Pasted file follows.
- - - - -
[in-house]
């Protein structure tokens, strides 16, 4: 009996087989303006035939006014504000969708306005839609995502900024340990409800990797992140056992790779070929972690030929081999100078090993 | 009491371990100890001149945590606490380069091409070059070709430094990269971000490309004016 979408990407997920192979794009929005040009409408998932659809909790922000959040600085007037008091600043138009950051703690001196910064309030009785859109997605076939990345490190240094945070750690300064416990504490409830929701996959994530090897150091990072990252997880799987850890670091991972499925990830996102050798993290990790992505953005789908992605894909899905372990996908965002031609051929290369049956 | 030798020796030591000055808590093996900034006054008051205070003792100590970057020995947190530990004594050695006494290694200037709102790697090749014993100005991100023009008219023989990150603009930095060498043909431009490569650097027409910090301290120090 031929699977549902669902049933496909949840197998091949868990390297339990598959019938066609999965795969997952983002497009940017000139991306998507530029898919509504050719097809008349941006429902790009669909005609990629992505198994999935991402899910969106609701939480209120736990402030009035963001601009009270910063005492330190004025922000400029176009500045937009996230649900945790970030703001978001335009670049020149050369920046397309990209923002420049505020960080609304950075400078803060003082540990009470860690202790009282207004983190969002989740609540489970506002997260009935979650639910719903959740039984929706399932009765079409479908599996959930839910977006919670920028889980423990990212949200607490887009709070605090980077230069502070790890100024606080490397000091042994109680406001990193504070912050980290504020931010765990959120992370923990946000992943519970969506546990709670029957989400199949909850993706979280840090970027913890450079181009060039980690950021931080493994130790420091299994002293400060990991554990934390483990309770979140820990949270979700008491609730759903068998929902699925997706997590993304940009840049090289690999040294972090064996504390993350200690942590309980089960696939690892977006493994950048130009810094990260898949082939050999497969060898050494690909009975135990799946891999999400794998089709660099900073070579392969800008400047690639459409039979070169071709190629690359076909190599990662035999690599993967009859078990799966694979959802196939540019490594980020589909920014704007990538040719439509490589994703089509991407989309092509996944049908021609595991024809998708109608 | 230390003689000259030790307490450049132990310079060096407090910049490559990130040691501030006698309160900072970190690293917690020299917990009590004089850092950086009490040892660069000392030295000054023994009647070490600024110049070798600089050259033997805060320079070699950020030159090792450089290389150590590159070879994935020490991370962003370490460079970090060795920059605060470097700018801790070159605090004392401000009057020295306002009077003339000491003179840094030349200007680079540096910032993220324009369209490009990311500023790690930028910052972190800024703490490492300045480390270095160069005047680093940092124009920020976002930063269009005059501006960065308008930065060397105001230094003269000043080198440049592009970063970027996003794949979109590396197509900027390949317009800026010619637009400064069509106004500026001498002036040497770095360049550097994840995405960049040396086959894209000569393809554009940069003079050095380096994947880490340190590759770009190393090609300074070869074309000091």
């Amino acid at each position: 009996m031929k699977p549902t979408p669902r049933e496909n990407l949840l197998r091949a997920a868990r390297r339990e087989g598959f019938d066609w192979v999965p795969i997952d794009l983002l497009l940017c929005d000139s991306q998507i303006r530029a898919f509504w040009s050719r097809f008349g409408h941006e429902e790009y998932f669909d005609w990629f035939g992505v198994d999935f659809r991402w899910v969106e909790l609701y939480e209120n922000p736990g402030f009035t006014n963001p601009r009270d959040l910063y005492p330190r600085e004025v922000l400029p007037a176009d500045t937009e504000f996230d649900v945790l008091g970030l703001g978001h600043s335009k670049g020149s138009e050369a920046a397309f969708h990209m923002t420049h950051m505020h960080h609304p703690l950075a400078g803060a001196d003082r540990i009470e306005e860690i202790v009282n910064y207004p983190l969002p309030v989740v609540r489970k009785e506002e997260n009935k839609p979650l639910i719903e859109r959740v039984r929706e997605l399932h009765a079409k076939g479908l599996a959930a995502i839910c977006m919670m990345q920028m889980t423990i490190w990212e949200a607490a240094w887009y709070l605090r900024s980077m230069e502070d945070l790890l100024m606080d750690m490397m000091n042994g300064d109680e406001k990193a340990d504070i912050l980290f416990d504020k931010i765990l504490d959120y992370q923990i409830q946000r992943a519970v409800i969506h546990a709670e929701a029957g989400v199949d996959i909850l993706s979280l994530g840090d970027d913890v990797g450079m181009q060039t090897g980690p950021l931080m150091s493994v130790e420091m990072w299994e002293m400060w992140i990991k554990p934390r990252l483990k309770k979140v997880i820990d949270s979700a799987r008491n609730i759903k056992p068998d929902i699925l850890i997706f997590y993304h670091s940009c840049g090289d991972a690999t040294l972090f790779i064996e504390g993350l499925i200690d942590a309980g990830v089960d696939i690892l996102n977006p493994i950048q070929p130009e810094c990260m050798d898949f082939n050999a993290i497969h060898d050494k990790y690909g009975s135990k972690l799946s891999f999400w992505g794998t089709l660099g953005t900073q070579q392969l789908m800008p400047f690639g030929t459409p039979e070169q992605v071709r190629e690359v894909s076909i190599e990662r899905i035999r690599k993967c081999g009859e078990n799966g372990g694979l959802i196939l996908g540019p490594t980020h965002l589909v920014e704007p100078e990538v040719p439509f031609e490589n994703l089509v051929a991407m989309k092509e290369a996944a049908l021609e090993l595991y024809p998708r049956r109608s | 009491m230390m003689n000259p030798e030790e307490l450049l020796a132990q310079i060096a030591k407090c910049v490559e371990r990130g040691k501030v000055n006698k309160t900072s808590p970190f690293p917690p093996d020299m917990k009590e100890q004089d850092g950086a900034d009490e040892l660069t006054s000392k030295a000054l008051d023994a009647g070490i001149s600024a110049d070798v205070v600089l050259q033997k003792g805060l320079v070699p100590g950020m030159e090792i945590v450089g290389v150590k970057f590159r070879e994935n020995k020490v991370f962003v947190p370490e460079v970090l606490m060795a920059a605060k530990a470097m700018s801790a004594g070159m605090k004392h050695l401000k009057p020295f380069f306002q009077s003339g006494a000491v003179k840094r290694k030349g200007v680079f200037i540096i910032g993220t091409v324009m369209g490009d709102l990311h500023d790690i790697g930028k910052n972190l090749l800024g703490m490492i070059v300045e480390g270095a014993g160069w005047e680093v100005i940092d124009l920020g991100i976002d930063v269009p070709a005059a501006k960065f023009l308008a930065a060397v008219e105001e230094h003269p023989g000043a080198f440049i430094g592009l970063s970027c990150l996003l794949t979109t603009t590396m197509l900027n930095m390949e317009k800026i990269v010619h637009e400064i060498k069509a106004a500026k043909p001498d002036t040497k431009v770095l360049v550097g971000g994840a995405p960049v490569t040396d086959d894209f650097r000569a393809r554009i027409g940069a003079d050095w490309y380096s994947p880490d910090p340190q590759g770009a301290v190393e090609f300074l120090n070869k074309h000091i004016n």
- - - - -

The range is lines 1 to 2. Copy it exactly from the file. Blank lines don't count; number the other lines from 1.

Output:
[in-house]
């Protein structure tokens, strides 16, 4: 009996087989303006035939006014504000969708306005839609995502900024340990409800990797992140056992790779070929972690030929081999100078090993 | 009491371990100890001149945590606490380069091409070059070709430094990269971000490309004016 979408990407997920192979794009929005040009409408998932659809909790922000959040600085007037008091600043138009950051703690001196910064309030009785859109997605076939990345490190240094945070750690300064416990504490409830929701996959994530090897150091990072990252997880799987850890670091991972499925990830996102050798993290990790992505953005789908992605894909899905372990996908965002031609051929290369049956 | 030798020796030591000055808590093996900034006054008051205070003792100590970057020995947190530990004594050695006494290694200037709102790697090749014993100005991100023009008219023989990150603009930095060498043909431009490569650097027409910090301290120090 031929699977549902669902049933496909949840197998091949868990390297339990598959019938066609999965795969997952983002497009940017000139991306998507530029898919509504050719097809008349941006429902790009669909005609990629992505198994999935991402899910969106609701939480209120736990402030009035963001601009009270910063005492330190004025922000400029176009500045937009996230649900945790970030703001978001335009670049020149050369920046397309990209923002420049505020960080609304950075400078803060003082540990009470860690202790009282207004983190969002989740609540489970506002997260009935979650639910719903959740039984929706399932009765079409479908599996959930839910977006919670920028889980423990990212949200607490887009709070605090980077230069502070790890100024606080490397000091042994109680406001990193504070912050980290504020931010765990959120992370923990946000992943519970969506546990709670029957989400199949909850993706979280840090970027913890450079181009060039980690950021931080493994130790420091299994002293400060990991554990934390483990309770979140820990949270979700008491609730759903068998929902699925997706997590993304940009840049090289690999040294972090064996504390993350200690942590309980089960696939690892977006493994950048130009810094990260898949082939050999497969060898050494690909009975135990799946891999999400794998089709660099900073070579392969800008400047690639459409039979070169071709190629690359076909190599990662035999690599993967009859078990799966694979959802196939540019490594980020589909920014704007990538040719439509490589994703089509991407989309092509996944049908021609595991024809998708109608 | 230390003689000259030790307490450049132990310079060096407090910049490559990130040691501030006698309160900072970190690293917690020299917990009590004089850092950086009490040892660069000392030295000054023994009647070490600024110049070798600089050259033997805060320079070699950020030159090792450089290389150590590159070879994935020490991370962003370490460079970090060795920059605060470097700018801790070159605090004392401000009057020295306002009077003339000491003179840094030349200007680079540096910032993220324009369209490009990311500023790690930028910052972190800024703490490492300045480390270095160069005047680093940092124009920020976002930063269009005059501006960065308008930065060397105001230094003269000043080198440049592009970063970027996003794949979109590396197509900027390949317009800026010619637009400064069509106004500026001498002036040497770095360049550097994840995405960049040396086959894209000569393809554009940069003079050095380096994947880490340190590759770009190393090609300074070869074309000091």